Companies hire material analysts to manage inventory and shipping of goods, minimizing loss and overheads, thus keeping company expenses at the lowest possible. They make sure every material necessary for production is in stock and manage distribution to satisfy the needs of the supply chain.
As a material analyst, you will be responsible for creating an annual plan for material acquisitions, and sometimes you might also be involved in quality control processes. You will assess the required quantities of materials and make sure material specifications match their projected use.
A degree in business management or global operations will most likely be necessary to land a material analyst position. Completing a supply and logistics management course might also suffice, the most important being familiar with management practices and inventory control software.
There is more than meets the eye when it comes to being a material analyst. For example, did you know that they make an average of $30.8 an hour? That's $64,062 a year!
Between 2018 and 2028, the career is expected to grow 5% and produce 8,400 job opportunities across the U.S.
There are certain skills that many material analysts have in order to accomplish their responsibilities. By taking a look through resumes, we were able to narrow down the most common skills for a person in this position. We discovered that a lot of resumes listed critical-thinking skills, customer service skills and organizational skills.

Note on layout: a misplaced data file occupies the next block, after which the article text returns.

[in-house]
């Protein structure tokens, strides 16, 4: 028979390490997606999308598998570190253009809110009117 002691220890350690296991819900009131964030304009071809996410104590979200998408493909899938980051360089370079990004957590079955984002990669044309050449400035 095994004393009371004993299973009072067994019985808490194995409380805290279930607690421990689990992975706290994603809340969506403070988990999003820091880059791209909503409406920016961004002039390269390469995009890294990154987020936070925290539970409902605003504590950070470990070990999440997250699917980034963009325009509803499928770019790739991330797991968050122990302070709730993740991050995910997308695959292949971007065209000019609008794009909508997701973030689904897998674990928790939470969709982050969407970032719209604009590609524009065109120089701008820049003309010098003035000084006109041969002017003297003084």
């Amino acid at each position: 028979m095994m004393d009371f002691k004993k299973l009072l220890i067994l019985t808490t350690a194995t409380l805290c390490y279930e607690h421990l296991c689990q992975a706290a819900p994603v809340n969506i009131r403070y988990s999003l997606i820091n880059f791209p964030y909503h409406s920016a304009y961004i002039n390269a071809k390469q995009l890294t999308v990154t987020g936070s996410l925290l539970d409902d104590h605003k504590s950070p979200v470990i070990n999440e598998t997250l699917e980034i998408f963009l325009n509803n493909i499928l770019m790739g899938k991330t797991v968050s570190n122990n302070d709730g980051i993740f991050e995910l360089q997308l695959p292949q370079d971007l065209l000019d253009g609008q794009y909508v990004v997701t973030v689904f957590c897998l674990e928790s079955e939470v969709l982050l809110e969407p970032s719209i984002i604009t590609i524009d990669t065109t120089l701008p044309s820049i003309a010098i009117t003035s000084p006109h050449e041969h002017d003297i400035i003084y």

When it comes to the most important skills required to be a material analyst, we found that a lot of resumes listed 16.1% of material analysts included supply chain, while 6.9% of resumes included logistics, and 6.5% of resumes included mrp. Hard skills like these are helpful to have when it comes to performing essential job responsibilities.
When it comes to searching for a job, many search for a key term or phrase. Instead, it might be more helpful to search by industry, as you might be missing jobs that you never thought about in industries that you didn't even think offered positions related to the material analyst job title. But what industry to start with? Most material analysts actually find jobs in the manufacturing and technology industries.
If you're interested in becoming a material analyst, one of the first things to consider is how much education you need. We've determined that 64.8% of material analysts have a bachelor's degree. In terms of higher education levels, we found that 9.1% of material analysts have master's degrees. Even though most material analysts have a college degree, it's possible to become one with only a high school degree or GED.
Choosing the right major is always an important step when researching how to become a material analyst. When we researched the most common majors for a material analyst, we found that they most commonly earn bachelor's degree degrees or associate degree degrees. Other degrees that we often see on material analyst resumes include master's degree degrees or high school diploma degrees.
You may find that experience in other jobs will help you become a material analyst. In fact, many material analyst jobs require experience in a role such as buyer. Meanwhile, many material analysts also have previous career experience in roles such as customer service representative or administrative assistant.